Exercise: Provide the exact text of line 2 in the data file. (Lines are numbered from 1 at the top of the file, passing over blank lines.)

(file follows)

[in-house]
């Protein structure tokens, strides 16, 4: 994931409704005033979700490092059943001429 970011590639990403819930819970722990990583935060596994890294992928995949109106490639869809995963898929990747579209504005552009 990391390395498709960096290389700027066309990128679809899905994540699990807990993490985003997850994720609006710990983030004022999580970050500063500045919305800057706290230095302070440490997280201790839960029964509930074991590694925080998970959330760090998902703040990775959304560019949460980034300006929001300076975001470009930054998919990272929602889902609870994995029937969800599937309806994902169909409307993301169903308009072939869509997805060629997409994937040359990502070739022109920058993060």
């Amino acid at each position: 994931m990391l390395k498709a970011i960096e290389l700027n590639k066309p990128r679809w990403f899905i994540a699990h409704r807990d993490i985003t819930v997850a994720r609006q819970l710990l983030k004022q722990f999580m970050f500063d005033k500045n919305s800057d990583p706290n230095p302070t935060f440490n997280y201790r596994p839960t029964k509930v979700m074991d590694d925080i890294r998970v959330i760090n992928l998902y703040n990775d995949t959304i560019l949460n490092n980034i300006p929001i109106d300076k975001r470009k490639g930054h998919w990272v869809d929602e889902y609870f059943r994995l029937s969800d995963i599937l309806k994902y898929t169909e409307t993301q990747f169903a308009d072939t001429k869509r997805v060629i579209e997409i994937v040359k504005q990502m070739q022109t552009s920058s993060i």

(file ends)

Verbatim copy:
């Protein structure tokens, strides 16, 4: 994931409704005033979700490092059943001429 970011590639990403819930819970722990990583935060596994890294992928995949109106490639869809995963898929990747579209504005552009 990391390395498709960096290389700027066309990128679809899905994540699990807990993490985003997850994720609006710990983030004022999580970050500063500045919305800057706290230095302070440490997280201790839960029964509930074991590694925080998970959330760090998902703040990775959304560019949460980034300006929001300076975001470009930054998919990272929602889902609870994995029937969800599937309806994902169909409307993301169903308009072939869509997805060629997409994937040359990502070739022109920058993060």